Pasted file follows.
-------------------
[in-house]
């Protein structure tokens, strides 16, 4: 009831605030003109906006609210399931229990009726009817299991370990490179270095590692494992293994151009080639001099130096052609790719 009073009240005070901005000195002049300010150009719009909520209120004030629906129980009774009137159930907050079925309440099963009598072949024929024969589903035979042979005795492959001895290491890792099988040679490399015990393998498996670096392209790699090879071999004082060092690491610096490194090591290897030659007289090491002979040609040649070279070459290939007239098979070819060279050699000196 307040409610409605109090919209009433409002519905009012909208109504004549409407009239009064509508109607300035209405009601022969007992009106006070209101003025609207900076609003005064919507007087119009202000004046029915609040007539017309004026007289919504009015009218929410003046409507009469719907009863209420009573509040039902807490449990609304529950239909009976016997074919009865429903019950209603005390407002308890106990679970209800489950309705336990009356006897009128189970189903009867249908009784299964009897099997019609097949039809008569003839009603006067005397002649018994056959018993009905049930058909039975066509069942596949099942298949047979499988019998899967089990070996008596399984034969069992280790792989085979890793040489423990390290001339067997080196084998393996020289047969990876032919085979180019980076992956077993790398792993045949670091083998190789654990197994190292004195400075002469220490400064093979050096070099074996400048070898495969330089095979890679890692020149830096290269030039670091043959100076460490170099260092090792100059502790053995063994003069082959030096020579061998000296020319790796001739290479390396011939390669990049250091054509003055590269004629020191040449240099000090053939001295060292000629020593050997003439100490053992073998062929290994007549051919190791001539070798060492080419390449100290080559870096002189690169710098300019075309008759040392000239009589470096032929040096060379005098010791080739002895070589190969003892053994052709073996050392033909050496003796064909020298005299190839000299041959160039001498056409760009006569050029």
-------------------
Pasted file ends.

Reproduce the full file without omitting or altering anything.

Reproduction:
[in-house]
């Protein structure tokens, strides 16, 4: 009831605030003109906006609210399931229990009726009817299991370990490179270095590692494992293994151009080639001099130096052609790719 009073009240005070901005000195002049300010150009719009909520209120004030629906129980009774009137159930907050079925309440099963009598072949024929024969589903035979042979005795492959001895290491890792099988040679490399015990393998498996670096392209790699090879071999004082060092690491610096490194090591290897030659007289090491002979040609040649070279070459290939007239098979070819060279050699000196 307040409610409605109090919209009433409002519905009012909208109504004549409407009239009064509508109607300035209405009601022969007992009106006070209101003025609207900076609003005064919507007087119009202000004046029915609040007539017309004026007289919504009015009218929410003046409507009469719907009863209420009573509040039902807490449990609304529950239909009976016997074919009865429903019950209603005390407002308890106990679970209800489950309705336990009356006897009128189970189903009867249908009784299964009897099997019609097949039809008569003839009603006067005397002649018994056959018993009905049930058909039975066509069942596949099942298949047979499988019998899967089990070996008596399984034969069992280790792989085979890793040489423990390290001339067997080196084998393996020289047969990876032919085979180019980076992956077993790398792993045949670091083998190789654990197994190292004195400075002469220490400064093979050096070099074996400048070898495969330089095979890679890692020149830096290269030039670091043959100076460490170099260092090792100059502790053995063994003069082959030096020579061998000296020319790796001739290479390396011939390669990049250091054509003055590269004629020191040449240099000090053939001295060292000629020593050997003439100490053992073998062929290994007549051919190791001539070798060492080419390449100290080559870096002189690169710098300019075309008759040392000239009589470096032929040096060379005098010791080739002895070589190969003892053994052709073996050392033909050496003796064909020298005299190839000299041959160039001498056409760009006569050029």